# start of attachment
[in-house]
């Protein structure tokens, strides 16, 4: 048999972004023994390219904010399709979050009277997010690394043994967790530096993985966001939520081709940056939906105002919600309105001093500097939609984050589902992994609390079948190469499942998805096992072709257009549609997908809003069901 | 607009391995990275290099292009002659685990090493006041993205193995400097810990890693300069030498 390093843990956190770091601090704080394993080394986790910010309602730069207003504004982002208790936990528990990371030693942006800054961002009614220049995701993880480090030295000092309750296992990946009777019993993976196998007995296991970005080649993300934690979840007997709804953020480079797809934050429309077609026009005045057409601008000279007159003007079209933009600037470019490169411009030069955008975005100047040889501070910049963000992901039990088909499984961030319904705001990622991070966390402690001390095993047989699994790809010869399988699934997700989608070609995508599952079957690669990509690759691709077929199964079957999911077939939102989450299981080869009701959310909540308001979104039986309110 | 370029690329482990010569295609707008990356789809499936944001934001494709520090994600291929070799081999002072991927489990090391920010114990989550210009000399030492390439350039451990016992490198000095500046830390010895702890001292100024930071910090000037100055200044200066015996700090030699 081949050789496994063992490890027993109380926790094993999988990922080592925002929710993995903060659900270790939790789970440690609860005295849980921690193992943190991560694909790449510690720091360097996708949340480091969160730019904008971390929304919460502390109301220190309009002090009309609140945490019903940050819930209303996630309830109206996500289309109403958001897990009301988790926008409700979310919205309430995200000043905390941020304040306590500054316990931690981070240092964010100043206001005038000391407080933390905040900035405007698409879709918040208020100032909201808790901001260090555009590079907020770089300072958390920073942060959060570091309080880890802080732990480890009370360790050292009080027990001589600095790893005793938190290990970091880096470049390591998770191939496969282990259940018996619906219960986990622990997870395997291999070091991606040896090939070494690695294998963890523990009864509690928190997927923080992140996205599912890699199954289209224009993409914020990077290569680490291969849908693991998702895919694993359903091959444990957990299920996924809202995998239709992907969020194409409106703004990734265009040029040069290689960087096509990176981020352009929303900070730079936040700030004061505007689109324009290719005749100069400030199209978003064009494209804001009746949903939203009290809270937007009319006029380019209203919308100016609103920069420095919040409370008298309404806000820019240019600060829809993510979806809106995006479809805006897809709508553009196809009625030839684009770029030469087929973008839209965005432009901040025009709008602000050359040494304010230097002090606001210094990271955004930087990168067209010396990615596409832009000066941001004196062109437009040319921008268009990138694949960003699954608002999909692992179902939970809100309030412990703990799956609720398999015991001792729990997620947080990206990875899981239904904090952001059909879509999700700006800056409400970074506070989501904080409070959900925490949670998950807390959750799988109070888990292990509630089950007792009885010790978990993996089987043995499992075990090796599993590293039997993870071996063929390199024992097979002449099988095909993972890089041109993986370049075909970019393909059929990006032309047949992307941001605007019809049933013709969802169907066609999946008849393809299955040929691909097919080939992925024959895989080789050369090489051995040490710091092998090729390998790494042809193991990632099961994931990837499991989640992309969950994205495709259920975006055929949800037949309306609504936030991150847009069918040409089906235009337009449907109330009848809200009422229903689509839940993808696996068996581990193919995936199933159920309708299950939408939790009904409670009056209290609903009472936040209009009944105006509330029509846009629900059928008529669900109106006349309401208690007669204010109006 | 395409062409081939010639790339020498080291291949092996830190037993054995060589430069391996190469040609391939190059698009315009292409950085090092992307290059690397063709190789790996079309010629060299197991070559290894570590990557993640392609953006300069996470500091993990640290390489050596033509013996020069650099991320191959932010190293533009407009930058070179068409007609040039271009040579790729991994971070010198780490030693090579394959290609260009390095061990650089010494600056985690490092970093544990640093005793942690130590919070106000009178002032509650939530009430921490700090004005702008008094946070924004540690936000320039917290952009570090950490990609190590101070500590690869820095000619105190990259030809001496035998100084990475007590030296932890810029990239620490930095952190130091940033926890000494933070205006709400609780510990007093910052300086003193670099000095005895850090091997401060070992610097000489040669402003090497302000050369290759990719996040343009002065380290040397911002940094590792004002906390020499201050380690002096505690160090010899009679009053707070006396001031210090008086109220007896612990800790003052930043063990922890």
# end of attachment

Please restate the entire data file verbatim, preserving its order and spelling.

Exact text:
[in-house]
């Protein structure tokens, strides 16, 4: 048999972004023994390219904010399709979050009277997010690394043994967790530096993985966001939520081709940056939906105002919600309105001093500097939609984050589902992994609390079948190469499942998805096992072709257009549609997908809003069901 | 607009391995990275290099292009002659685990090493006041993205193995400097810990890693300069030498 390093843990956190770091601090704080394993080394986790910010309602730069207003504004982002208790936990528990990371030693942006800054961002009614220049995701993880480090030295000092309750296992990946009777019993993976196998007995296991970005080649993300934690979840007997709804953020480079797809934050429309077609026009005045057409601008000279007159003007079209933009600037470019490169411009030069955008975005100047040889501070910049963000992901039990088909499984961030319904705001990622991070966390402690001390095993047989699994790809010869399988699934997700989608070609995508599952079957690669990509690759691709077929199964079957999911077939939102989450299981080869009701959310909540308001979104039986309110 | 370029690329482990010569295609707008990356789809499936944001934001494709520090994600291929070799081999002072991927489990090391920010114990989550210009000399030492390439350039451990016992490198000095500046830390010895702890001292100024930071910090000037100055200044200066015996700090030699 081949050789496994063992490890027993109380926790094993999988990922080592925002929710993995903060659900270790939790789970440690609860005295849980921690193992943190991560694909790449510690720091360097996708949340480091969160730019904008971390929304919460502390109301220190309009002090009309609140945490019903940050819930209303996630309830109206996500289309109403958001897990009301988790926008409700979310919205309430995200000043905390941020304040306590500054316990931690981070240092964010100043206001005038000391407080933390905040900035405007698409879709918040208020100032909201808790901001260090555009590079907020770089300072958390920073942060959060570091309080880890802080732990480890009370360790050292009080027990001589600095790893005793938190290990970091880096470049390591998770191939496969282990259940018996619906219960986990622990997870395997291999070091991606040896090939070494690695294998963890523990009864509690928190997927923080992140996205599912890699199954289209224009993409914020990077290569680490291969849908693991998702895919694993359903091959444990957990299920996924809202995998239709992907969020194409409106703004990734265009040029040069290689960087096509990176981020352009929303900070730079936040700030004061505007689109324009290719005749100069400030199209978003064009494209804001009746949903939203009290809270937007009319006029380019209203919308100016609103920069420095919040409370008298309404806000820019240019600060829809993510979806809106995006479809805006897809709508553009196809009625030839684009770029030469087929973008839209965005432009901040025009709008602000050359040494304010230097002090606001210094990271955004930087990168067209010396990615596409832009000066941001004196062109437009040319921008268009990138694949960003699954608002999909692992179902939970809100309030412990703990799956609720398999015991001792729990997620947080990206990875899981239904904090952001059909879509999700700006800056409400970074506070989501904080409070959900925490949670998950807390959750799988109070888990292990509630089950007792009885010790978990993996089987043995499992075990090796599993590293039997993870071996063929390199024992097979002449099988095909993972890089041109993986370049075909970019393909059929990006032309047949992307941001605007019809049933013709969802169907066609999946008849393809299955040929691909097919080939992925024959895989080789050369090489051995040490710091092998090729390998790494042809193991990632099961994931990837499991989640992309969950994205495709259920975006055929949800037949309306609504936030991150847009069918040409089906235009337009449907109330009848809200009422229903689509839940993808696996068996581990193919995936199933159920309708299950939408939790009904409670009056209290609903009472936040209009009944105006509330029509846009629900059928008529669900109106006349309401208690007669204010109006 | 395409062409081939010639790339020498080291291949092996830190037993054995060589430069391996190469040609391939190059698009315009292409950085090092992307290059690397063709190789790996079309010629060299197991070559290894570590990557993640392609953006300069996470500091993990640290390489050596033509013996020069650099991320191959932010190293533009407009930058070179068409007609040039271009040579790729991994971070010198780490030693090579394959290609260009390095061990650089010494600056985690490092970093544990640093005793942690130590919070106000009178002032509650939530009430921490700090004005702008008094946070924004540690936000320039917290952009570090950490990609190590101070500590690869820095000619105190990259030809001496035998100084990475007590030296932890810029990239620490930095952190130091940033926890000494933070205006709400609780510990007093910052300086003193670099000095005895850090091997401060070992610097000489040669402003090497302000050369290759990719996040343009002065380290040397911002940094590792004002906390020499201050380690002096505690160090010899009679009053707070006396001031210090008086109220007896612990800790003052930043063990922890």